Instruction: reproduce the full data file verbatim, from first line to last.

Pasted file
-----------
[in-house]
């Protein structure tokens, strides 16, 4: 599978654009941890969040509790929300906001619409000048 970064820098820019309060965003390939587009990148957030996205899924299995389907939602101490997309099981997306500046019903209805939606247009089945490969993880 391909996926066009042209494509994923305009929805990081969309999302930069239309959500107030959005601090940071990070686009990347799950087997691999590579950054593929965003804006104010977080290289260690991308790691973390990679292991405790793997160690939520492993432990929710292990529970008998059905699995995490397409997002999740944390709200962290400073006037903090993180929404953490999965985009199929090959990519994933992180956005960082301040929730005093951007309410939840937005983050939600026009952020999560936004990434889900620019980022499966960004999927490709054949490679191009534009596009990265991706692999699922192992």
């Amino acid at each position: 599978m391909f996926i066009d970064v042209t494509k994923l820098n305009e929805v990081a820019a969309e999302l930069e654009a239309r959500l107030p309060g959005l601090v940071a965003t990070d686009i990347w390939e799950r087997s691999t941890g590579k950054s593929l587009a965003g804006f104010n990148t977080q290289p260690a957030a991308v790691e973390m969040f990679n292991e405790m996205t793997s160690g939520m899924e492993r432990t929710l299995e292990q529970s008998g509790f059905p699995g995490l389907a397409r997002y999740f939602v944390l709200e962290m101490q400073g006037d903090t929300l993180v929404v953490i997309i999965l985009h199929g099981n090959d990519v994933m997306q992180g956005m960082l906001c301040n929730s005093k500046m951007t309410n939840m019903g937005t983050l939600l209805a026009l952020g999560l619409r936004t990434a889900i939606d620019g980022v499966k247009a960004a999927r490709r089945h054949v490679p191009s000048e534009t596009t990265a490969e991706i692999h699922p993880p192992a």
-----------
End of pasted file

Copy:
[in-house]
């Protein structure tokens, strides 16, 4: 599978654009941890969040509790929300906001619409000048 970064820098820019309060965003390939587009990148957030996205899924299995389907939602101490997309099981997306500046019903209805939606247009089945490969993880 391909996926066009042209494509994923305009929805990081969309999302930069239309959500107030959005601090940071990070686009990347799950087997691999590579950054593929965003804006104010977080290289260690991308790691973390990679292991405790793997160690939520492993432990929710292990529970008998059905699995995490397409997002999740944390709200962290400073006037903090993180929404953490999965985009199929090959990519994933992180956005960082301040929730005093951007309410939840937005983050939600026009952020999560936004990434889900620019980022499966960004999927490709054949490679191009534009596009990265991706692999699922192992």
């Amino acid at each position: 599978m391909f996926i066009d970064v042209t494509k994923l820098n305009e929805v990081a820019a969309e999302l930069e654009a239309r959500l107030p309060g959005l601090v940071a965003t990070d686009i990347w390939e799950r087997s691999t941890g590579k950054s593929l587009a965003g804006f104010n990148t977080q290289p260690a957030a991308v790691e973390m969040f990679n292991e405790m996205t793997s160690g939520m899924e492993r432990t929710l299995e292990q529970s008998g509790f059905p699995g995490l389907a397409r997002y999740f939602v944390l709200e962290m101490q400073g006037d903090t929300l993180v929404v953490i997309i999965l985009h199929g099981n090959d990519v994933m997306q992180g956005m960082l906001c301040n929730s005093k500046m951007t309410n939840m019903g937005t983050l939600l209805a026009l952020g999560l619409r936004t990434a889900i939606d620019g980022v499966k247009a960004a999927r490709r089945h054949v490679p191009s000048e534009t596009t990265a490969e991706i692999h699922p993880p192992a």